(1) Materials. Under a separated repair contract, the repairman of a motor vehicle is a retailer and may issue a resale certificate in lieu of tax to suppliers for materials that will be incorporated into the motor vehicle of the customer; the repairman must then collect tax from the customer on the agreed contract price of the materials, which must not be less than the amount the repairman paid to suppliers. The repairman must obtain a tax permit to be able to issue a resale certificate in lieu of tax when materials are purchased. The repairman may also use materials from inventory upon which tax was paid to the supplier at the time of purchase. In these instances, tax will be collected from the customer on the agreed contract price of the materials as if the materials had been purchased with a resale certificate; however, the repairman will remit tax to the comptroller only on the difference between the agreed contract price and the price paid to the supplier. See §3.338 of this title (relating to Multistate Tax Credits and Allowance of Credit for Tax Paid to Suppliers).

  (2) Labor. Labor to repair motor vehicles is not taxable.

  (3) Consumable supplies. A repairman of motor vehicles may issue a resale certificate in lieu of tax to suppliers for consumable supplies as well as materials incorporated into the motor vehicle. The repairman of a motor vehicle must then collect sales tax from customers on the charge for consumable supplies as well as the charge for materials.

  (4) Tools and equipment. A repairman of a motor vehicle is the ultimate consumer of tools and equipment used which are not incorporated into the motor vehicle being repaired. The repairman must pay tax to suppliers of these items at the time of purchase. The repairman may not collect tax from customers on any charges for these items.

  (5) Exempt customers. In repairing a motor vehicle belonging to an exempt customer under a separated contract, the repairman may accept an exemption certificate in lieu of collecting tax on materials incorporated into the motor vehicle.

(i) Responsibilities of remodelers. Remodelers of motor vehicles are providing taxable services and should refer to §3.292 of this title (relating to Repair, Maintenance, and Restoration of Tangible Personal Property).

(j) Manufacturer's warranties.

  (1) No tax is due on parts or labor furnished by the manufacturer to repair a motor vehicle under a manufacturer's warranty or recall campaign.

  (2) Records must be kept by the repairman that show that the service and parts were used in repairing an item under a manufacturer's warranty or recall.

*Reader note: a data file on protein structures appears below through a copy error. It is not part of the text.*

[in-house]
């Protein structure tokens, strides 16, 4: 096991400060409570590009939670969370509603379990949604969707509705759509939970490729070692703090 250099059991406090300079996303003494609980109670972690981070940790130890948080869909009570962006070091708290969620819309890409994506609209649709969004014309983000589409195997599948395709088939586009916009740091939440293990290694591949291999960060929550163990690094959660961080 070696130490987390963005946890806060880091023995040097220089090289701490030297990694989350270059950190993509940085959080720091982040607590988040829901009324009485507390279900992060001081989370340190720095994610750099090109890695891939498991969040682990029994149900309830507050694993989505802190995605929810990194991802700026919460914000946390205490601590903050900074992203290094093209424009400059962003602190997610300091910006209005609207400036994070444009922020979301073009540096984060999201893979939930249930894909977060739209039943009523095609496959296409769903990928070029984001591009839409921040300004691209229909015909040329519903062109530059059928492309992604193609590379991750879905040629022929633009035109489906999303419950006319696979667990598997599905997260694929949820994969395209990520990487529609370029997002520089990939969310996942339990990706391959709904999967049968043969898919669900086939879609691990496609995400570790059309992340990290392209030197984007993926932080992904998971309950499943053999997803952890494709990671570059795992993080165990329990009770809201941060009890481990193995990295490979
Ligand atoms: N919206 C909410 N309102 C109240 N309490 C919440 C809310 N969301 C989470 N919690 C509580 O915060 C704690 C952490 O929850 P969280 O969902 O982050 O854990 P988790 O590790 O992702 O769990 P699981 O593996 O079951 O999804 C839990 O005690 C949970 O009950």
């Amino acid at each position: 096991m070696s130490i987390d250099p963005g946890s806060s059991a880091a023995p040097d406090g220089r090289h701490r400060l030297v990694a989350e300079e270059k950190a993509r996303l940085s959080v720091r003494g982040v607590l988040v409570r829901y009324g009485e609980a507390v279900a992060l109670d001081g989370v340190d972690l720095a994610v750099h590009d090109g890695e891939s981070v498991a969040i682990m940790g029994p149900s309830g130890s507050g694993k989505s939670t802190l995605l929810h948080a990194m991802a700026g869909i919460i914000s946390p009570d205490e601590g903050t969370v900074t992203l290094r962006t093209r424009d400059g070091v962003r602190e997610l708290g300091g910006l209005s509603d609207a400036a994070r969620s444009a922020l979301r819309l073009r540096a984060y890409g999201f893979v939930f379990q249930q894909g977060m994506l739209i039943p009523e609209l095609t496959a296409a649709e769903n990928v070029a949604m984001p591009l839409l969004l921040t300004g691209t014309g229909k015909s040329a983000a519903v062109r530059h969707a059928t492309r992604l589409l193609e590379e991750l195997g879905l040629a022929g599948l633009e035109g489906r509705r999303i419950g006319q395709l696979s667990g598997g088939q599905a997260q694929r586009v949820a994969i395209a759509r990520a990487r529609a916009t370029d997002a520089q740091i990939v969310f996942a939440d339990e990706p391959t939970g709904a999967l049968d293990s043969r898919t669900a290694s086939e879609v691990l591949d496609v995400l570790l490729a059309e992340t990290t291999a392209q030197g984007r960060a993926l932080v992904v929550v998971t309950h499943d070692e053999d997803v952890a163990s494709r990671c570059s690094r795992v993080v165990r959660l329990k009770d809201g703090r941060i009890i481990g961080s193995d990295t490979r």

(3) The repairman may purchase parts to be used in repairs under a manufacturer's warranty or recall tax free by issuing an exemption certificate to the supplier.

(k) Extended warranties and service contracts. A repairman performing services under an extended warranty covering a motor vehicle must collect tax on the parts as required under subsection (h) of this section.

(l) Maintenance. Tax is not due on the labor to maintain motor vehicles. Refer to subsections (g) and (h) of this section for the repairman's responsibilities for tangible personal property used in maintenance.

(m) Accessories and equipment added to motor vehicles.

  (1) The purchase of a motor vehicle and all accessories and equipment attached thereto at the time of sale is subject to the provisions of the Tax Code, Chapter 152 (motor vehicle sales and use tax).

  (2) The purchase of accessories and equipment for a motor vehicle attached after the time of sale of the motor vehicle is subject to the provisions of the Tax Code, Chapter 151 (limited sales, excise, and use tax).

  (3) The purchase of tangible personal property is subject to the provisions of the Tax Code, Chapter 151 (limited sales, excise, and use tax), if no item can be identified as a motor vehicle even if the combination of items of tangible personal property becomes a motor vehicle. If items of tangible personal property are combined to produce a motor vehicle, the initial titling of the motor vehicle in the name of the person who produced the motor vehicle is not subject to the provisions of the motor vehicle sales and use tax. If, however, the motor vehicle is titled in any other person's name, the transfer is subject to the provisions of the motor vehicle sales and use tax.

  (4) For this purpose, the terms "accessories" and "equipment" include, but are not limited to, bodies, cement mixers, refrigeration units, fertilizer spreaders, and oil well servicing equipment.

(n) Use of resale certificate. For the purposes of this section, the words "leased" and "rented" are defined by the Tax Code, Chapter 152 (motor vehicle sales and use tax law).

  (1) Items combined into a motor vehicle. A limited sales tax resale certificate may be used in purchasing tangible personal property to be combined into a motor vehicle held for sale, lease, or rental in the purchaser's regular course of business.

  (2) Accessories and equipment attached to rental or lease motor vehicles. A limited sales tax resale certificate may be used in purchasing accessories and equipment that are attached to a motor vehicle held for sale, rental, or lease in the purchaser's regular course of business.


Source Note: The provisions of this §3.290 adopted to be effective December 6, 1996, 21 TexReg 11497.